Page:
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VICTOR A. BOROVSKY vs.

THE COMMISSIONER OF IMMIGRATION

Facts:
Victor A. Borovsky, a stateless citizen though a Russian by birth according to his allegations,
prays for release from the custody of the Director of Prisons, who holds him for purposes of deportation.
The President of the Philippines ordered Borovsky's deportation as undesirable alien, after a
proper investigation by the Deportation Board upon charges of being a vagrant and habitual drunkard,
engaged in espionage activities, whose presence and conduct endangered the public interest. Pursuant
to such order, Borovsky was placed aboard a vessel bound for Shanghai; but the authorities there
declined to admit him for lack of the proper visa, which the Chinese Consulate in this country had refused
to give. Wherefore he was brought back to the Philippines. Thereafter he was temporarily released
pending further arrangements for his banishment. And when subsequently a Russian boat called at Cebu,
Borovsky was re-arrested and transported to Cebu for deportation; however, the captain of the boat
declined take him, explaining he had no permission from his government to do so. Borovsky is now
confined in the premises of the New Bilibid Prisonnot exactly as the prisonerwhile the Government is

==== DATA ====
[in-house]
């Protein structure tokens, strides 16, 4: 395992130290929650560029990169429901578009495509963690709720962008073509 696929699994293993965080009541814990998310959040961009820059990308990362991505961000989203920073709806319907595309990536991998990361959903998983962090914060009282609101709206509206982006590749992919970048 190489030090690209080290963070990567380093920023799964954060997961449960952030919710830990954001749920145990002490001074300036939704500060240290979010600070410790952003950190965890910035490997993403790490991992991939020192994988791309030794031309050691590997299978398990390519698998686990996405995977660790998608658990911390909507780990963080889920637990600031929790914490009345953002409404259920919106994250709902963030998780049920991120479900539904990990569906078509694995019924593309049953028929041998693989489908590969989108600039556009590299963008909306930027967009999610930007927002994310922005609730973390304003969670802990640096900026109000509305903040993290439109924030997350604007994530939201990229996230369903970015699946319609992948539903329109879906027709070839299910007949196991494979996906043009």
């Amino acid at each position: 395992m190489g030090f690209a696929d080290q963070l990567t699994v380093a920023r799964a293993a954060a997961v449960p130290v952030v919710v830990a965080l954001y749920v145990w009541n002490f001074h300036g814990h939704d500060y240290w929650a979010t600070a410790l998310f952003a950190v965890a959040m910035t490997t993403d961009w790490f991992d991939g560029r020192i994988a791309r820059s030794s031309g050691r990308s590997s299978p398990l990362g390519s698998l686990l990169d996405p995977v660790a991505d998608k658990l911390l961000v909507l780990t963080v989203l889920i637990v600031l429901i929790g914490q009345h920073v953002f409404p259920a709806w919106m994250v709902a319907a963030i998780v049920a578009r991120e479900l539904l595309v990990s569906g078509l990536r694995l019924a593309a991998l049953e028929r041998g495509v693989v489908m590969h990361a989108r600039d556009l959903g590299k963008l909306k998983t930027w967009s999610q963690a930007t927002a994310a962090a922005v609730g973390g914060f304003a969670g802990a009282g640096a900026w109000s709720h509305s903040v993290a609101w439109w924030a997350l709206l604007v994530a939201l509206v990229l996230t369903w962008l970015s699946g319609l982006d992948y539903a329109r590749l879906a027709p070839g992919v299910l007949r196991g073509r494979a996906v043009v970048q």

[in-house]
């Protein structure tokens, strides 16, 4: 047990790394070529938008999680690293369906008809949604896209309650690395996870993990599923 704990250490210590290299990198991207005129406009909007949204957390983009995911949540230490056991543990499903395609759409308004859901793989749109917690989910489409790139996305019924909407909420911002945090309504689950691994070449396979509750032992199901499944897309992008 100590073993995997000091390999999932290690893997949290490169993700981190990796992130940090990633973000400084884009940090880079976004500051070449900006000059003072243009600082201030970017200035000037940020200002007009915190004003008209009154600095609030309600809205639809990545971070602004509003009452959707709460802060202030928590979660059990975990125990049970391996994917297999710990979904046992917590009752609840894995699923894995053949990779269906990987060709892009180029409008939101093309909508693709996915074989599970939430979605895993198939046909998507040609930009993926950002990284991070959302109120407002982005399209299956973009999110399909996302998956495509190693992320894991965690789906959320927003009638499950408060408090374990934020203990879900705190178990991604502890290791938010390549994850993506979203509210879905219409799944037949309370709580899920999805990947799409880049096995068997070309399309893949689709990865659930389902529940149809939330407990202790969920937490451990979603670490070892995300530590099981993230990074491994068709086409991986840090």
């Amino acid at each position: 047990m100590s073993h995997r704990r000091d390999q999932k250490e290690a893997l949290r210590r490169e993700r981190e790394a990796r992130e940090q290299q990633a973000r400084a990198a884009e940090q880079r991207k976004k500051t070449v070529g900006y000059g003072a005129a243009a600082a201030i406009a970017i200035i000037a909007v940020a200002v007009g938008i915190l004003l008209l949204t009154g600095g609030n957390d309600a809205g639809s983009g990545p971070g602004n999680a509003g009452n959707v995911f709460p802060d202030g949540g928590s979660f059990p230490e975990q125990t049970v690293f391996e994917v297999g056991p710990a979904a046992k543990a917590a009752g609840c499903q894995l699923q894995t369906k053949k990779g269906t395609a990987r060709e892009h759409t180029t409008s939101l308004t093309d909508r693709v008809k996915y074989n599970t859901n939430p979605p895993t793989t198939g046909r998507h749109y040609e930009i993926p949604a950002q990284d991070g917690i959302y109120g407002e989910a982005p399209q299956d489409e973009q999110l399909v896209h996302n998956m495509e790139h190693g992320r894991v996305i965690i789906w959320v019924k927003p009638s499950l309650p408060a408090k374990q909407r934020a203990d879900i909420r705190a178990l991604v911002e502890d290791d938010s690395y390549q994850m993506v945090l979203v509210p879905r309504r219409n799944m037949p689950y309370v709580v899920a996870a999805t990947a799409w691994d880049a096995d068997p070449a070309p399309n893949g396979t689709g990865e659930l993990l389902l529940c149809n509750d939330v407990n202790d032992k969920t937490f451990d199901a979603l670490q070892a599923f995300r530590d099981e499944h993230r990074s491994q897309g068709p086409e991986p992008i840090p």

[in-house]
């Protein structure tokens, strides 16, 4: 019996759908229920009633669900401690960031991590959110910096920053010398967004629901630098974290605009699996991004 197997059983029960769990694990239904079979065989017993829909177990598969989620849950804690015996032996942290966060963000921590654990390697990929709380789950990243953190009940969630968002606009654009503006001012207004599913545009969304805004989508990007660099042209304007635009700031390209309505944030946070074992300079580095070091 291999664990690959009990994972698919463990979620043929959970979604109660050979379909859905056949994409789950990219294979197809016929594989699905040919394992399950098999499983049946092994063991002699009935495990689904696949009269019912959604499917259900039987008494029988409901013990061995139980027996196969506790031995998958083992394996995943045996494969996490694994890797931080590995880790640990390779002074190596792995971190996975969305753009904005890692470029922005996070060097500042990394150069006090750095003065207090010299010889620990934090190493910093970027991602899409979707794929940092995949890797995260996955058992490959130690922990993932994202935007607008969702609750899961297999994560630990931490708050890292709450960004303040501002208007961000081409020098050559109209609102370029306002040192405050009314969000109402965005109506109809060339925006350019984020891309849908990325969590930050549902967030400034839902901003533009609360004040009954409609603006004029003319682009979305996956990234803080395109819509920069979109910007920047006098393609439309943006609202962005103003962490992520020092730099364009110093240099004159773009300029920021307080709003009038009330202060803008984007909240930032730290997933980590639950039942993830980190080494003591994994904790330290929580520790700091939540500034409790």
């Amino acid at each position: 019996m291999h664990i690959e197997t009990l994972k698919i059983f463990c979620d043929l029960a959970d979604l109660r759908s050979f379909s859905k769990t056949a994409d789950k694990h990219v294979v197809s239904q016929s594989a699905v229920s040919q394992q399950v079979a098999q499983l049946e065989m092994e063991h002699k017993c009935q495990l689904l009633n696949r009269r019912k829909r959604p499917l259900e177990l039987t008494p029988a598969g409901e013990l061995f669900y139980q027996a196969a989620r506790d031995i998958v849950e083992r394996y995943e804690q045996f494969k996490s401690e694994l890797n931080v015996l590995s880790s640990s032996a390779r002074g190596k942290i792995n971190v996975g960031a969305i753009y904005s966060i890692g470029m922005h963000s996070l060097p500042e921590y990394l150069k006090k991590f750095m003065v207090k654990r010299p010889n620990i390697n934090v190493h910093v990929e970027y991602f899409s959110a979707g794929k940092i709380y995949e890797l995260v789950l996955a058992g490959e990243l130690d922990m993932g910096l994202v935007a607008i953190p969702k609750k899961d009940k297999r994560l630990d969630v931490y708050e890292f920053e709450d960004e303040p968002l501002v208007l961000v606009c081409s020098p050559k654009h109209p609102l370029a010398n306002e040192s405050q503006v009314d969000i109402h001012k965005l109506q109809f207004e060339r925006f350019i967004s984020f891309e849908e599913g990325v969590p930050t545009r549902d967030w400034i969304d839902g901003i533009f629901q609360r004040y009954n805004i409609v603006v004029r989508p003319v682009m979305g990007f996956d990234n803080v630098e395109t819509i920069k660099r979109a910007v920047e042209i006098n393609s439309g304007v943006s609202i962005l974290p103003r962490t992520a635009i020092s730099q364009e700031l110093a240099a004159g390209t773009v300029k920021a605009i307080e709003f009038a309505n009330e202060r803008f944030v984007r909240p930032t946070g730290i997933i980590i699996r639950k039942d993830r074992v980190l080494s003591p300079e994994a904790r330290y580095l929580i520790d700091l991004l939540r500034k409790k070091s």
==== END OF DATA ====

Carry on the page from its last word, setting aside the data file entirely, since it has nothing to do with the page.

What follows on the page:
exerting efforts to ship him to a foreign country.

Issue:
WON Borovsky was detained for an unreasonable length of time may justify the issuance of a writ
of habeas corpus

Ruling:
There is no question as to the validity of the deportation decree. It must be admitted that
temporary detention is a necessary step in the process of exclusion or expulsion of undesirable
aliens and that pending arrangement for his deportation, the Government has the right to hold the
undesirable alien under confinement for a reasonable length of time. However, under established
precedents, too long a detention may justify the issuance of a writ of habeas corpus.
The meaning of "reasonable time" depends upon the circumstances, specially the difficulties of
obtaining a passport, the availability of transportation, the diplomatic arrangements of the government
concerned and the efforts displayed to send the deportee away. Considering that this Government desires
to expel the alien, and does not relish keeping him at the people's expense, the court presumes it is
making efforts in making efforts to carry out the decree of exclusion by the highest officer of the land. On
top of this presumption assurances were made during the oral argument that the Government is really
trying to expedite the expulsion of Borovsky. On the other hand, the record fails to show how long he has
been under confinement since the last time he was apprehended. Neither does he indicate neglected
opportunities to send him abroad. And unless it is shown that the deportee is being indefinitely
imprisoned under the pretense of awaiting a chance for deportation or unless the Government
admits that it cannot deport him or unless the detainee is being held for too long a period our
courts will not interfere.
In the United States there were at least two instances in which courts fixed a time limit within
which the imprisoned aliens should be deported otherwise their release would be ordered by writ
of habeas corpus. Nevertheless, supposing such precedents apply in this jurisdiction, still we have no
sufficient data fairly to fix a definite deadline.